A question about orchestral auditions

December 2, 2017, 2:35 PM · I know we have more than a few professionals here who often are judges in orchestral auditions so perhaps somebody can address my question.

Since playing in an orchestra is all about playing in a group, why are auditions all about playing solo pieces? Wouldn't it be more revealing about a potential orchestral member to have them play parts from duet's, trio's, quartets,... with other members of the orchestra so that the candidate can be judged on their ability to play in a group setting?

Replies (10)

December 2, 2017, 2:42 PM · Maybe it's because solo repertoire is better for judging a person's technical skill, as ensemble parts are often easier than solo pieces.
Edited: December 2, 2017, 2:52 PM · In the US, violin auditions are usually 2 concerto movements (romantic / mozart; these are generally not heard in their entirety) and then excerpts from common orchestral repertoire - so not at all about playing solo pieces. You can tell a lot about a person's playing quality, musical priorities, and experience playing in orchestra from how they play excerpts. Orchestras will sometimes ask for a movement from a quartet, to be played with orchestra members, in the final round.
December 2, 2017, 3:25 PM · Usually they have excerpts from orchestral pieces. And most orchestras have a 'trial period' so they can determine whether the player fits into the section.

But they also need to know you're capable of playing really challenging repertoire, which is why they ask for solo pieces. It's not like they hear a whole lot of them anyway - probably 10 minutes max.

December 2, 2017, 3:29 PM · In addition to what Irene said, many orchestral positions come with a probation period (often one year). If you fail to be able to play with the group, you'll get dismissed.
December 2, 2017, 4:20 PM · The short answer is that orchestras want the "total package." If they can get it.

Actually, there are auditions where the candidate, especially for a principal position, may be asked to play in a quartet setting with the other principals.

December 3, 2017, 1:59 PM · As Scott said, sometimes that does happen.

But actually, what I found most horrid about orchestral auditions was the excerpts. That music was never meant to be played solo, on a large stage, in front of screen with a panel of people behind it listening as critically as humanly possible. Although playing a concerto alone in that setting is also unnatural, at least it bears some remote resemblance to how it would actually be performed.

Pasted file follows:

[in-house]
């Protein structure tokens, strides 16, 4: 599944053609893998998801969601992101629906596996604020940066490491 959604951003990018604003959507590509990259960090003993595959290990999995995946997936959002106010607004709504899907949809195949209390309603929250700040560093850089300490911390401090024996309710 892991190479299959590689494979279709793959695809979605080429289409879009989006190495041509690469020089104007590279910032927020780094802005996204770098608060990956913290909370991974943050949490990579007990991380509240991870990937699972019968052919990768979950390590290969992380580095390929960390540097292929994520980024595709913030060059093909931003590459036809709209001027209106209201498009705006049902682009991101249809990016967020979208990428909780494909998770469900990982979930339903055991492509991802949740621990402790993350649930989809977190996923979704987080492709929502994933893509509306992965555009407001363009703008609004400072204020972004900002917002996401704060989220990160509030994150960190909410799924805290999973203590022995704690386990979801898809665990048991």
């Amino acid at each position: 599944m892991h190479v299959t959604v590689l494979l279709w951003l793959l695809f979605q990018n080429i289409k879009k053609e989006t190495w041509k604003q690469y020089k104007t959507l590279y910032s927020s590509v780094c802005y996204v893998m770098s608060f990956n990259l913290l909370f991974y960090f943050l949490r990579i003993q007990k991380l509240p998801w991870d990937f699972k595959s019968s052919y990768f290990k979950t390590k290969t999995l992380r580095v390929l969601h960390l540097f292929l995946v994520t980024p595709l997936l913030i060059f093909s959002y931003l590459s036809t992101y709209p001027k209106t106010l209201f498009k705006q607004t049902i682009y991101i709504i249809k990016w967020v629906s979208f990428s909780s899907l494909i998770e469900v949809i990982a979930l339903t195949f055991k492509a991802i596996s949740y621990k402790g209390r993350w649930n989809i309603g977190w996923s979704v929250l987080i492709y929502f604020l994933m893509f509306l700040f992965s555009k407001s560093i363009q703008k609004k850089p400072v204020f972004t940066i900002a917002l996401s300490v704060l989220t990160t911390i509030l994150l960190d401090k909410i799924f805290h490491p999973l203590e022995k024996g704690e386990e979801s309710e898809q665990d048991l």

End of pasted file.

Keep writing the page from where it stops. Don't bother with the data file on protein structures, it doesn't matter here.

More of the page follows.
December 4, 2017, 8:53 AM · "But actually, what I found most horrid about orchestral auditions was the excerpts."

What I always found interesting about orchestral auditions is that they can choose much, much more difficult excerpts than the standards. Yes, Don Juan is difficult, but it's still playable. I can think of plenty of other works from Hindemith, Schoenberg, Copland, etc...better not give them any ideas.

So auditionees should actually be thankful they don't...

December 4, 2017, 9:04 AM · In the US, Concertmaster candidates short-listed are often asked to guest-lead the orchestra for a few concerts as part of the evaluation process. The system works pretty well.
December 4, 2017, 10:33 AM · I wouldn't say that solo repertoire is necessarily always more difficult than orchestral repertoire. If the committee wanted, they could choose excerpts which parallel the concertos in difficulty. But I think that the idea is to get an idea of how the candidate plays in various settings. I think that it's especially useful to hear the concertos for applicants to principal positions, since they will be playing orchestral solos, and perhaps even soloing with the orchestra.
December 4, 2017, 2:22 PM · Excerpts are chosen to reveal specific aspects of playing, not because they are the most difficult orchestral pieces available.

Schumann Scherzo for facility, intonation, and fast even spiccato. Mendelssohn Scherzo has a similar stroke so we would likely not ask for both in the same round. Shostakovich 5 opening of the 1st movement and again at rehearsal 9 for rhythm (counting is a big deal with those long notes). Mozart for everything--intonation, rhythm, bow control, style--if you can't play Mozart well, we don't want you. Etc.

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